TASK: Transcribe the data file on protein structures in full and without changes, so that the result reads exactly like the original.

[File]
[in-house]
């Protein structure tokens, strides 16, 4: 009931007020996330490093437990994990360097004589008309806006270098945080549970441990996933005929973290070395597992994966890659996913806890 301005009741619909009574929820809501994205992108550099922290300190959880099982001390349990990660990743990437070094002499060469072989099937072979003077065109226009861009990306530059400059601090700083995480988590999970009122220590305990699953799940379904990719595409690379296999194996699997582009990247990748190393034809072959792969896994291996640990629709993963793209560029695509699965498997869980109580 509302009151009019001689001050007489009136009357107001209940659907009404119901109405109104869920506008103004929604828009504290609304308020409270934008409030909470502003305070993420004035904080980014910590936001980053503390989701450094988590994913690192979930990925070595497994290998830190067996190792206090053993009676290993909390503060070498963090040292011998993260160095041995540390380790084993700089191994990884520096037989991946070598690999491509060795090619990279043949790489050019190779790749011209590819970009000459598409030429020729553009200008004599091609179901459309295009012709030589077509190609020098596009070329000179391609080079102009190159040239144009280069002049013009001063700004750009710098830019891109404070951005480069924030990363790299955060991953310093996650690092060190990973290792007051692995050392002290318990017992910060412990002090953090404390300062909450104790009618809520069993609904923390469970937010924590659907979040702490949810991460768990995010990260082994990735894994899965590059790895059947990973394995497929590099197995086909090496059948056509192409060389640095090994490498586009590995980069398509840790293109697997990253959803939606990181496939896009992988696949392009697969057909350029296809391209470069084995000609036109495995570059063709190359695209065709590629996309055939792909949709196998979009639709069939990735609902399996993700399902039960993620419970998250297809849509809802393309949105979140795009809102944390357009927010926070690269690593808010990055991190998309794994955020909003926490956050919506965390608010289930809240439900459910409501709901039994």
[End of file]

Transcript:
[in-house]
């Protein structure tokens, strides 16, 4: 009931007020996330490093437990994990360097004589008309806006270098945080549970441990996933005929973290070395597992994966890659996913806890 301005009741619909009574929820809501994205992108550099922290300190959880099982001390349990990660990743990437070094002499060469072989099937072979003077065109226009861009990306530059400059601090700083995480988590999970009122220590305990699953799940379904990719595409690379296999194996699997582009990247990748190393034809072959792969896994291996640990629709993963793209560029695509699965498997869980109580 509302009151009019001689001050007489009136009357107001209940659907009404119901109405109104869920506008103004929604828009504290609304308020409270934008409030909470502003305070993420004035904080980014910590936001980053503390989701450094988590994913690192979930990925070595497994290998830190067996190792206090053993009676290993909390503060070498963090040292011998993260160095041995540390380790084993700089191994990884520096037989991946070598690999491509060795090619990279043949790489050019190779790749011209590819970009000459598409030429020729553009200008004599091609179901459309295009012709030589077509190609020098596009070329000179391609080079102009190159040239144009280069002049013009001063700004750009710098830019891109404070951005480069924030990363790299955060991953310093996650690092060190990973290792007051692995050392002290318990017992910060412990002090953090404390300062909450104790009618809520069993609904923390469970937010924590659907979040702490949810991460768990995010990260082994990735894994899965590059790895059947990973394995497929590099197995086909090496059948056509192409060389640095090994490498586009590995980069398509840790293109697997990253959803939606990181496939896009992988696949392009697969057909350029296809391209470069084995000609036109495995570059063709190359695209065709590629996309055939792909949709196998979009639709069939990735609902399996993700399902039960993620419970998250297809849509809802393309949105979140795009809102944390357009927010926070690269690593808010990055991190998309794994955020909003926490956050919506965390608010289930809240439900459910409501709901039994």